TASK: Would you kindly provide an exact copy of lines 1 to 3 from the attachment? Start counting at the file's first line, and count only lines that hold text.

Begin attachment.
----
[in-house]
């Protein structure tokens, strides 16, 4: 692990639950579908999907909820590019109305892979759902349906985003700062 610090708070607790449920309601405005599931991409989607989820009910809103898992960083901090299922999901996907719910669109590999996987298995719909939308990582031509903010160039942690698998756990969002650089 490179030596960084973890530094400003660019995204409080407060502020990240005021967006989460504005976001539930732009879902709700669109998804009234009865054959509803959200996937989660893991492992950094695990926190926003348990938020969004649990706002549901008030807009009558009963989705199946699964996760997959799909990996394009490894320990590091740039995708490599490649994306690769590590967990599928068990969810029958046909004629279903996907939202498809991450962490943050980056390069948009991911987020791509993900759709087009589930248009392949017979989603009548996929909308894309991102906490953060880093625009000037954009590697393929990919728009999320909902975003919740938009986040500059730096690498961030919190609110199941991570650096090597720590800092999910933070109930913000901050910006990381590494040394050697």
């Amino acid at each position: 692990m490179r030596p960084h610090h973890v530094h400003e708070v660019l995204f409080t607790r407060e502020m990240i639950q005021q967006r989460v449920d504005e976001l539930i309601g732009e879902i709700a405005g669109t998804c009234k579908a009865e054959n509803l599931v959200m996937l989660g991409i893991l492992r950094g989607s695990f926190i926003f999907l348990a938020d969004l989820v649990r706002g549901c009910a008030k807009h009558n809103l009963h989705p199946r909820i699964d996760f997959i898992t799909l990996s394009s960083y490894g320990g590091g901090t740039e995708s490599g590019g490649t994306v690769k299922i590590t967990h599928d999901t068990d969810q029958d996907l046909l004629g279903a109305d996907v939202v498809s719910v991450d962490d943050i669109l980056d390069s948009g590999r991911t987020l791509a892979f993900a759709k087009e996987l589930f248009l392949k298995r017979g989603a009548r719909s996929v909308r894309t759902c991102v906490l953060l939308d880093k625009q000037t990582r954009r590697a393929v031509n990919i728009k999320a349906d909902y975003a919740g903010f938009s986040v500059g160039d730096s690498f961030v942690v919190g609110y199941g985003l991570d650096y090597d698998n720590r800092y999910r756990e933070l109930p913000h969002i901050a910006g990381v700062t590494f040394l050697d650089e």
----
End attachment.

[in-house]
């Protein structure tokens, strides 16, 4: 692990639950579908999907909820590019109305892979759902349906985003700062 610090708070607790449920309601405005599931991409989607989820009910809103898992960083901090299922999901996907719910669109590999996987298995719909939308990582031509903010160039942690698998756990969002650089 490179030596960084973890530094400003660019995204409080407060502020990240005021967006989460504005976001539930732009879902709700669109998804009234009865054959509803959200996937989660893991492992950094695990926190926003348990938020969004649990706002549901008030807009009558009963989705199946699964996760997959799909990996394009490894320990590091740039995708490599490649994306690769590590967990599928068990969810029958046909004629279903996907939202498809991450962490943050980056390069948009991911987020791509993900759709087009589930248009392949017979989603009548996929909308894309991102906490953060880093625009000037954009590697393929990919728009999320909902975003919740938009986040500059730096690498961030919190609110199941991570650096090597720590800092999910933070109930913000901050910006990381590494040394050697």
């Amino acid at each position: 692990m490179r030596p960084h610090h973890v530094h400003e708070v660019l995204f409080t607790r407060e502020m990240i639950q005021q967006r989460v449920d504005e976001l539930i309601g732009e879902i709700a405005g669109t998804c009234k579908a009865e054959n509803l599931v959200m996937l989660g991409i893991l492992r950094g989607s695990f926190i926003f999907l348990a938020d969004l989820v649990r706002g549901c009910a008030k807009h009558n809103l009963h989705p199946r909820i699964d996760f997959i898992t799909l990996s394009s960083y490894g320990g590091g901090t740039e995708s490599g590019g490649t994306v690769k299922i590590t967990h599928d999901t068990d969810q029958d996907l046909l004629g279903a109305d996907v939202v498809s719910v991450d962490d943050i669109l980056d390069s948009g590999r991911t987020l791509a892979f993900a759709k087009e996987l589930f248009l392949k298995r017979g989603a009548r719909s996929v909308r894309t759902c991102v906490l953060l939308d880093k625009q000037t990582r954009r590697a393929v031509n990919i728009k999320a349906d909902y975003a919740g903010f938009s986040v500059g160039d730096s690498f961030v942690v919190g609110y199941g985003l991570d650096y090597d698998n720590r800092y999910r756990e933070l109930p913000h969002i901050a910006g990381v700062t590494f040394l050697d650089e």